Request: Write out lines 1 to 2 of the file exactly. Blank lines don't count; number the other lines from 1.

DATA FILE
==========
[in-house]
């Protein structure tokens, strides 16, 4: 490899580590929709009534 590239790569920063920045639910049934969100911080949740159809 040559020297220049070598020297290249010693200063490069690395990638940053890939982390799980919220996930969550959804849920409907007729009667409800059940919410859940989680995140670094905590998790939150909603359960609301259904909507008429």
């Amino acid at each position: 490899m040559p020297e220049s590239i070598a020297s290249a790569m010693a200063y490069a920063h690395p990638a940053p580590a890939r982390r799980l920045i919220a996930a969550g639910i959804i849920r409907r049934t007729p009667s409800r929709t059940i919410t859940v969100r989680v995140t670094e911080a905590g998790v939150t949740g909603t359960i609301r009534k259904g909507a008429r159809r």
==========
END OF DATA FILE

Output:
[in-house]
């Protein structure tokens, strides 16, 4: 490899580590929709009534 590239790569920063920045639910049934969100911080949740159809 040559020297220049070598020297290249010693200063490069690395990638940053890939982390799980919220996930969550959804849920409907007729009667409800059940919410859940989680995140670094905590998790939150909603359960609301259904909507008429």